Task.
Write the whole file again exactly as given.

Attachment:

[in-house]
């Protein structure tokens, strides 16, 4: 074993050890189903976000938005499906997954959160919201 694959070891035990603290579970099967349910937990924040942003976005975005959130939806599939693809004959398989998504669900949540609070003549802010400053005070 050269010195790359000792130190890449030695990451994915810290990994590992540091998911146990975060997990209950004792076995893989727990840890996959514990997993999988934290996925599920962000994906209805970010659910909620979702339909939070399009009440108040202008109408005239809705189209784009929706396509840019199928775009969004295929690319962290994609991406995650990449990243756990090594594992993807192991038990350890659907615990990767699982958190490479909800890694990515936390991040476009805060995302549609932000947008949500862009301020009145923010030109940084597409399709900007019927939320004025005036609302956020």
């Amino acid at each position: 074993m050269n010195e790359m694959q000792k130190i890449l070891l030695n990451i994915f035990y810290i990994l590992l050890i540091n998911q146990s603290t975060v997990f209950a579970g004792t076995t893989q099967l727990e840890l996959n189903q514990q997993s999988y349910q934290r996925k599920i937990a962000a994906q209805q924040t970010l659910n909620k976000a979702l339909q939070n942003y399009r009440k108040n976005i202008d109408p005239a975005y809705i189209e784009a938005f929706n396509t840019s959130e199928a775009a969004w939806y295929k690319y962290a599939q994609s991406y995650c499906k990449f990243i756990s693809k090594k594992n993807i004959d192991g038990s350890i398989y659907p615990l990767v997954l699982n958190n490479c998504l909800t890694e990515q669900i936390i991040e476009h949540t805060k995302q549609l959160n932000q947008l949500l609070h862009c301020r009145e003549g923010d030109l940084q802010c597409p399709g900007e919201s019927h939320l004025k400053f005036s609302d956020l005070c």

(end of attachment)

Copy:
[in-house]
């Protein structure tokens, strides 16, 4: 074993050890189903976000938005499906997954959160919201 694959070891035990603290579970099967349910937990924040942003976005975005959130939806599939693809004959398989998504669900949540609070003549802010400053005070 050269010195790359000792130190890449030695990451994915810290990994590992540091998911146990975060997990209950004792076995893989727990840890996959514990997993999988934290996925599920962000994906209805970010659910909620979702339909939070399009009440108040202008109408005239809705189209784009929706396509840019199928775009969004295929690319962290994609991406995650990449990243756990090594594992993807192991038990350890659907615990990767699982958190490479909800890694990515936390991040476009805060995302549609932000947008949500862009301020009145923010030109940084597409399709900007019927939320004025005036609302956020």
């Amino acid at each position: 074993m050269n010195e790359m694959q000792k130190i890449l070891l030695n990451i994915f035990y810290i990994l590992l050890i540091n998911q146990s603290t975060v997990f209950a579970g004792t076995t893989q099967l727990e840890l996959n189903q514990q997993s999988y349910q934290r996925k599920i937990a962000a994906q209805q924040t970010l659910n909620k976000a979702l339909q939070n942003y399009r009440k108040n976005i202008d109408p005239a975005y809705i189209e784009a938005f929706n396509t840019s959130e199928a775009a969004w939806y295929k690319y962290a599939q994609s991406y995650c499906k990449f990243i756990s693809k090594k594992n993807i004959d192991g038990s350890i398989y659907p615990l990767v997954l699982n958190n490479c998504l909800t890694e990515q669900i936390i991040e476009h949540t805060k995302q549609l959160n932000q947008l949500l609070h862009c301020r009145e003549g923010d030109l940084q802010c597409p399709g900007e919201s019927h939320l004025k400053f005036s609302d956020l005070c």